Like millions of young Italians, Elio Vagali confronts career options that range from minimal to nonexistent. At 29, he has cleaned homes, picked tangerines and lifted rocks — nearly always off the books, without the protections of a full-time contract. In a measure of his desperation, his dream employer is the dilapidated steel mill that dominates life in this fading city on the Ionian Sea. The complex has been blamed for a cancer cluster in the surrounding community. Yet to Mr. Vagali, it beckons like a portal to another life, one that means moving out of his parents’ apartment. Except the plant isn’t hiring. “You either know somebody, or you don’t get in,” he said bitterly. “There’s nothing here for me.” All of which helps explain why Mr. Vagali and much of the Italian electorate is either indifferent or contemptuous of the national election campaign that, on March 4, will determine who runs Europe’s fourth-largest economy.Full Article: Italy Is Having an Election. Most Italians Are Too Depressed to Care. - The New York Times.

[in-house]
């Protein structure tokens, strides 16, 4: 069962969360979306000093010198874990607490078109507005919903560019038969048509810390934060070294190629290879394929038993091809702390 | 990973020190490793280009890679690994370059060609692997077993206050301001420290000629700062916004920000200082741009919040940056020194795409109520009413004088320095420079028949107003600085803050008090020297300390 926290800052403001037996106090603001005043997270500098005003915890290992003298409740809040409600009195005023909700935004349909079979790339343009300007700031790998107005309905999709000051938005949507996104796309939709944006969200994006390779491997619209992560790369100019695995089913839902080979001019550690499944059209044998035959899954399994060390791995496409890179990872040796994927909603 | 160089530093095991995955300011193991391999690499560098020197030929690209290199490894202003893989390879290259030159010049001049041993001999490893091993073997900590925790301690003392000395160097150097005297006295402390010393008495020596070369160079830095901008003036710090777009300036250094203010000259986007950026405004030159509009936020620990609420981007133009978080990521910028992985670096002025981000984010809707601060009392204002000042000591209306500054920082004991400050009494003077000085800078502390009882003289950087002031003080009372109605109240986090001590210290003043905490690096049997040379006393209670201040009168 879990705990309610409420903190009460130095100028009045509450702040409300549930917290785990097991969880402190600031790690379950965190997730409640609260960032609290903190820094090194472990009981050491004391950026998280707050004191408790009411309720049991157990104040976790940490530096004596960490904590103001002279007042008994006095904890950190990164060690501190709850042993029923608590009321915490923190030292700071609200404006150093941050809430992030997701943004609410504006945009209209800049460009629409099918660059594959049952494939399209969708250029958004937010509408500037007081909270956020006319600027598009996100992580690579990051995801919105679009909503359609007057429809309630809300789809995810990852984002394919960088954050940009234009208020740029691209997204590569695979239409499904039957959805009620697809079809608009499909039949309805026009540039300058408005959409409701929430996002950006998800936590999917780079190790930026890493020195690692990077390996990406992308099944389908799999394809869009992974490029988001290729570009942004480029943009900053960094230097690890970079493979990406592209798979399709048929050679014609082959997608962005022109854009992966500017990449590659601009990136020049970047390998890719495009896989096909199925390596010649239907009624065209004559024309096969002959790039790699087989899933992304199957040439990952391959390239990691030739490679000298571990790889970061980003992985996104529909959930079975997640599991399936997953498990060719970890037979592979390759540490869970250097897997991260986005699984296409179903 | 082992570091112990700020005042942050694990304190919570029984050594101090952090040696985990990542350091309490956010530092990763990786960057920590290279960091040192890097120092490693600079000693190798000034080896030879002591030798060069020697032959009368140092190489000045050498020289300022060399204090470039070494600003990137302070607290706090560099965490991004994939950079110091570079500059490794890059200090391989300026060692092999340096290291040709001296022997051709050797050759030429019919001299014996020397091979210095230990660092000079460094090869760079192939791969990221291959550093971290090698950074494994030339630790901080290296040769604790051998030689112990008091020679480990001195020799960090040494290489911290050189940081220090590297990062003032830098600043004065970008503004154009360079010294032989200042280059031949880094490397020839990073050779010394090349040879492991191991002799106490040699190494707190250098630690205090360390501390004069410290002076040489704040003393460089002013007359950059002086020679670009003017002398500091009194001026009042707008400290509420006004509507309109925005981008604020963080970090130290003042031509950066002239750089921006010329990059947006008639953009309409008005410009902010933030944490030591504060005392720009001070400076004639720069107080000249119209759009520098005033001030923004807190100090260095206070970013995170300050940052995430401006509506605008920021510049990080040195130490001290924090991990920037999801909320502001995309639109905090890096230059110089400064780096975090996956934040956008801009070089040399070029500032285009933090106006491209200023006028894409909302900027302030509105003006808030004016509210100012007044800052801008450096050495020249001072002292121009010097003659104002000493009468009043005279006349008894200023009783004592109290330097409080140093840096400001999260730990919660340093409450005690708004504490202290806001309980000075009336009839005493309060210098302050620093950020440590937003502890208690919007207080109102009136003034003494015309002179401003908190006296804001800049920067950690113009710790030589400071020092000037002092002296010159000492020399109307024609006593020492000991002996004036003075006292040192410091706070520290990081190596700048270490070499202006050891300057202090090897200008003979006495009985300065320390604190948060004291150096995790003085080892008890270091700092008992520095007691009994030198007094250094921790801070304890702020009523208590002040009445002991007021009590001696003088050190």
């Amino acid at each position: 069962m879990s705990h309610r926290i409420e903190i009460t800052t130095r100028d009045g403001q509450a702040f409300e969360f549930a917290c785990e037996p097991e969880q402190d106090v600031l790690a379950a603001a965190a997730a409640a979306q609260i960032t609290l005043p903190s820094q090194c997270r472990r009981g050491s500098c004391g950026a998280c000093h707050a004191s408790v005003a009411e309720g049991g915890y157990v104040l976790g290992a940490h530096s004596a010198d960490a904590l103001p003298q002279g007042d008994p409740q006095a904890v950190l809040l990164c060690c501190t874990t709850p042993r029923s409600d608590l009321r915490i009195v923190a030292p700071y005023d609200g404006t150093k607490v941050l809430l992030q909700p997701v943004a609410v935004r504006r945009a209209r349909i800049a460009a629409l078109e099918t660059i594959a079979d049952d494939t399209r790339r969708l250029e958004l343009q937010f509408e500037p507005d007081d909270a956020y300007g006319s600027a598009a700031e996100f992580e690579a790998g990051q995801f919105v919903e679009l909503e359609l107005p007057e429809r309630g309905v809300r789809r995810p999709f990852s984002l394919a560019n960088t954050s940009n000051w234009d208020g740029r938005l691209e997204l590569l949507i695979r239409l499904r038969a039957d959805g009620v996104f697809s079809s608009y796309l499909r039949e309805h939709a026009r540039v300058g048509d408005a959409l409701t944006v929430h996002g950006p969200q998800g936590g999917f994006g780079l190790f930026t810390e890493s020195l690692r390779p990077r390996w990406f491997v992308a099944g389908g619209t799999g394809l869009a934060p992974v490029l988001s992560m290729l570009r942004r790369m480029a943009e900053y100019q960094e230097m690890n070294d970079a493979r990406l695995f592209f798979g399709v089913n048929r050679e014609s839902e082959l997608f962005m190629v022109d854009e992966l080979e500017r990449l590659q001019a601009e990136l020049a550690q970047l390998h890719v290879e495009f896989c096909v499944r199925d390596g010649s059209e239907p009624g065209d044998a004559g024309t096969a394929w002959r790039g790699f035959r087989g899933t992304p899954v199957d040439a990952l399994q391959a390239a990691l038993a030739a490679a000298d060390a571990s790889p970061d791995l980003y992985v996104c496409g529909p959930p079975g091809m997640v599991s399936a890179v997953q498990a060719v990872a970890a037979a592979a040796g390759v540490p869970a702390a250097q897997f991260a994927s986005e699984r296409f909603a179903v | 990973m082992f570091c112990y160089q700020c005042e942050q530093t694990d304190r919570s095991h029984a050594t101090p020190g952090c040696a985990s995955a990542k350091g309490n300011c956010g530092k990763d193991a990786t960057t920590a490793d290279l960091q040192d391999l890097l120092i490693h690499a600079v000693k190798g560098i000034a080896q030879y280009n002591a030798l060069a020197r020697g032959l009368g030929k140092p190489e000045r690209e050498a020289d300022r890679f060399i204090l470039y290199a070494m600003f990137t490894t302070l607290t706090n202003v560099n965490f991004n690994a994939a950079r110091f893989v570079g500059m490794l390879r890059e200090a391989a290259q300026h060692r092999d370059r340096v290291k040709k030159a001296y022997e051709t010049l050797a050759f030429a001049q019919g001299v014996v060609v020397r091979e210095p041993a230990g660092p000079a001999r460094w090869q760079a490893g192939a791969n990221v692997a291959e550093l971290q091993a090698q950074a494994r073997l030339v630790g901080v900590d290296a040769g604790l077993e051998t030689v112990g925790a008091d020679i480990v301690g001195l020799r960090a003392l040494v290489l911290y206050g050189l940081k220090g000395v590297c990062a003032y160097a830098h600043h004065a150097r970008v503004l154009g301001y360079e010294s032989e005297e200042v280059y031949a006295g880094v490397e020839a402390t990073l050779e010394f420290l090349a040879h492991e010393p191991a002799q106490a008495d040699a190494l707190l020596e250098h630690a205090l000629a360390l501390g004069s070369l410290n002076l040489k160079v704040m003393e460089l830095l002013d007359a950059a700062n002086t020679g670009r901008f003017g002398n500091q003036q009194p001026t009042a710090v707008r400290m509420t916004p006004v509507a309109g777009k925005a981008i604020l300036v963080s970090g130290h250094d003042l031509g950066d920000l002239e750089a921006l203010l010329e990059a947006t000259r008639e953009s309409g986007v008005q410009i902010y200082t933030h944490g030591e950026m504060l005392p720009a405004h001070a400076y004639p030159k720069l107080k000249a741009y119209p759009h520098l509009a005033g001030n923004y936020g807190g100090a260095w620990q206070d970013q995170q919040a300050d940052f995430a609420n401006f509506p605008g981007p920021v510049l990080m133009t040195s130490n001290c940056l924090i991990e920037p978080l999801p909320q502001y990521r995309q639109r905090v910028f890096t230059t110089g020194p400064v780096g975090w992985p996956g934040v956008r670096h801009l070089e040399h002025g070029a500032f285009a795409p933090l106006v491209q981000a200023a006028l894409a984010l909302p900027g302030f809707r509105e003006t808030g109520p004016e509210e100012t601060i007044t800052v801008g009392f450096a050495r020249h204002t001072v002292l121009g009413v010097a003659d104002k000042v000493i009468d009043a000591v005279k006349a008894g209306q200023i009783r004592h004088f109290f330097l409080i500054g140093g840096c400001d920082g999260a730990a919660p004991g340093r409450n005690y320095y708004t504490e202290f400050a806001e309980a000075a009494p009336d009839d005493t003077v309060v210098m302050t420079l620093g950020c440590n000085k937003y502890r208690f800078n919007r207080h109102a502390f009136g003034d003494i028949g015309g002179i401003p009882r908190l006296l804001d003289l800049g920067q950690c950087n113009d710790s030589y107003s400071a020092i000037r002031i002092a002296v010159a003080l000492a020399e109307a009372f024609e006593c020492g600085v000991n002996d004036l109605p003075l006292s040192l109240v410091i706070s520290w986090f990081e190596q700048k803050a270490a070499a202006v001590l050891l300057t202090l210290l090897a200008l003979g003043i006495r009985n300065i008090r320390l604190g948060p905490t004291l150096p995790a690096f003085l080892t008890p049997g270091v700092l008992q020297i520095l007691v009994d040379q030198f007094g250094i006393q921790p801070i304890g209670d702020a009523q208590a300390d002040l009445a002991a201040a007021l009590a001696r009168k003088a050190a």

Mar 2 2018